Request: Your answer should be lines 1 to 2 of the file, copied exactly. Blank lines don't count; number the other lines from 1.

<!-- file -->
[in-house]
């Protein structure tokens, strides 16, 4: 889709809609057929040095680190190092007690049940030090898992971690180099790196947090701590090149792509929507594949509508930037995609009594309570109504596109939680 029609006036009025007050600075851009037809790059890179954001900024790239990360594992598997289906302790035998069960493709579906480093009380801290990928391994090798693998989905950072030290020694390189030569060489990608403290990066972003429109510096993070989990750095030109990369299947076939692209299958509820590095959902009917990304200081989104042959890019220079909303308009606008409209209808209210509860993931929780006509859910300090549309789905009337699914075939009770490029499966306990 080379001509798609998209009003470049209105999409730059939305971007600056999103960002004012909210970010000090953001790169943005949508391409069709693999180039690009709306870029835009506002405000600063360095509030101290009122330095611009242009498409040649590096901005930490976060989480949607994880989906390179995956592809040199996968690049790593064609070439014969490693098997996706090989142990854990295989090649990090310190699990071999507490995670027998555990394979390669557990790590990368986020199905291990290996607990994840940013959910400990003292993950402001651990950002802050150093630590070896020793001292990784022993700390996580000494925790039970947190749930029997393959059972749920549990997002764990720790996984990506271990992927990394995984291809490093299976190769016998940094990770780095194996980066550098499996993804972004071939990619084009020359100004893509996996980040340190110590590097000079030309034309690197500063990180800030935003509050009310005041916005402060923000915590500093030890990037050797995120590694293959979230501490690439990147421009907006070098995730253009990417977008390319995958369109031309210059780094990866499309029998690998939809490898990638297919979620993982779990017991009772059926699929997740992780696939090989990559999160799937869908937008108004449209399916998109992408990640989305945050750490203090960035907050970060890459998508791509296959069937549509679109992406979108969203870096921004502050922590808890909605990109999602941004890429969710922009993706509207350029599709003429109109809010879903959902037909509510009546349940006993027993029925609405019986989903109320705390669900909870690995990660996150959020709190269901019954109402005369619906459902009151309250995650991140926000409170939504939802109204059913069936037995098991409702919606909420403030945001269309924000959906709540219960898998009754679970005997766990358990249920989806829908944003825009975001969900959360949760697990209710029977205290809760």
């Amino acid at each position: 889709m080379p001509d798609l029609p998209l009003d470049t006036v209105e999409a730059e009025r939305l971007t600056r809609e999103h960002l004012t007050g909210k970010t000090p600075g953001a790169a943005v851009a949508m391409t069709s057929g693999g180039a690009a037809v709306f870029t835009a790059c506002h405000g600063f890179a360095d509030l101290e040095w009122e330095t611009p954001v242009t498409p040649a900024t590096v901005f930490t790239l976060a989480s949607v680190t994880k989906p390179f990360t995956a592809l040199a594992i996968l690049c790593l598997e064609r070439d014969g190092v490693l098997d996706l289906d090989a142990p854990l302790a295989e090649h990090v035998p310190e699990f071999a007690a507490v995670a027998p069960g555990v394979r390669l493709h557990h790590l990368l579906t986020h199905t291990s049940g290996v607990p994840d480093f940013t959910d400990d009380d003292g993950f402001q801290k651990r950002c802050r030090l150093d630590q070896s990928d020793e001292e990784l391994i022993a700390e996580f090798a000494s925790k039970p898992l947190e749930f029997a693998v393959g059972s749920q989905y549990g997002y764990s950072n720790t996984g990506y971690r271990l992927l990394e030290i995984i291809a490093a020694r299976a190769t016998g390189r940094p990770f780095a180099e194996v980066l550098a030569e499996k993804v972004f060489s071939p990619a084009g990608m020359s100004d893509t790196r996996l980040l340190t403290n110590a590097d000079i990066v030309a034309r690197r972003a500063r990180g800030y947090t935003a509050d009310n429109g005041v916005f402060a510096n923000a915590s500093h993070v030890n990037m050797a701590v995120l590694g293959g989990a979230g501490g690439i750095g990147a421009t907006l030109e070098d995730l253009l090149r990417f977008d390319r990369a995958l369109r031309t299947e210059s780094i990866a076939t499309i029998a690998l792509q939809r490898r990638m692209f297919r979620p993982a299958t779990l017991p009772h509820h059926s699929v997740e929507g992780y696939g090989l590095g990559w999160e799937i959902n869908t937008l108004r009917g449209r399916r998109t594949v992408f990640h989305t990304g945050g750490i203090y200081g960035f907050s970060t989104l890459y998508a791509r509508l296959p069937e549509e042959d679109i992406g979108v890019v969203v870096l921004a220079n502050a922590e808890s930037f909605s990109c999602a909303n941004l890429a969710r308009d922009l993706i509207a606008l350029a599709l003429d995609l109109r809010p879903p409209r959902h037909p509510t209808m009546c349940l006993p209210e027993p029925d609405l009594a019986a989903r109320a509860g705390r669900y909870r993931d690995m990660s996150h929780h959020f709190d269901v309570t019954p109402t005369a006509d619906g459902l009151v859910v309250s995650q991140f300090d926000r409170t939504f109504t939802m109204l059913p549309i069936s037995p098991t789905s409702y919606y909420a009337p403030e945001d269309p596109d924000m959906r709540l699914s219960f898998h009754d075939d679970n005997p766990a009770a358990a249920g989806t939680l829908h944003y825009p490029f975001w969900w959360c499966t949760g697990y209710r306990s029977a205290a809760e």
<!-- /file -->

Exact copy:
[in-house]
């Protein structure tokens, strides 16, 4: 889709809609057929040095680190190092007690049940030090898992971690180099790196947090701590090149792509929507594949509508930037995609009594309570109504596109939680 029609006036009025007050600075851009037809790059890179954001900024790239990360594992598997289906302790035998069960493709579906480093009380801290990928391994090798693998989905950072030290020694390189030569060489990608403290990066972003429109510096993070989990750095030109990369299947076939692209299958509820590095959902009917990304200081989104042959890019220079909303308009606008409209209808209210509860993931929780006509859910300090549309789905009337699914075939009770490029499966306990 080379001509798609998209009003470049209105999409730059939305971007600056999103960002004012909210970010000090953001790169943005949508391409069709693999180039690009709306870029835009506002405000600063360095509030101290009122330095611009242009498409040649590096901005930490976060989480949607994880989906390179995956592809040199996968690049790593064609070439014969490693098997996706090989142990854990295989090649990090310190699990071999507490995670027998555990394979390669557990790590990368986020199905291990290996607990994840940013959910400990003292993950402001651990950002802050150093630590070896020793001292990784022993700390996580000494925790039970947190749930029997393959059972749920549990997002764990720790996984990506271990992927990394995984291809490093299976190769016998940094990770780095194996980066550098499996993804972004071939990619084009020359100004893509996996980040340190110590590097000079030309034309690197500063990180800030935003509050009310005041916005402060923000915590500093030890990037050797995120590694293959979230501490690439990147421009907006070098995730253009990417977008390319995958369109031309210059780094990866499309029998690998939809490898990638297919979620993982779990017991009772059926699929997740992780696939090989990559999160799937869908937008108004449209399916998109992408990640989305945050750490203090960035907050970060890459998508791509296959069937549509679109992406979108969203870096921004502050922590808890909605990109999602941004890429969710922009993706509207350029599709003429109109809010879903959902037909509510009546349940006993027993029925609405019986989903109320705390669900909870690995990660996150959020709190269901019954109402005369619906459902009151309250995650991140926000409170939504939802109204059913069936037995098991409702919606909420403030945001269309924000959906709540219960898998009754679970005997766990358990249920989806829908944003825009975001969900959360949760697990209710029977205290809760």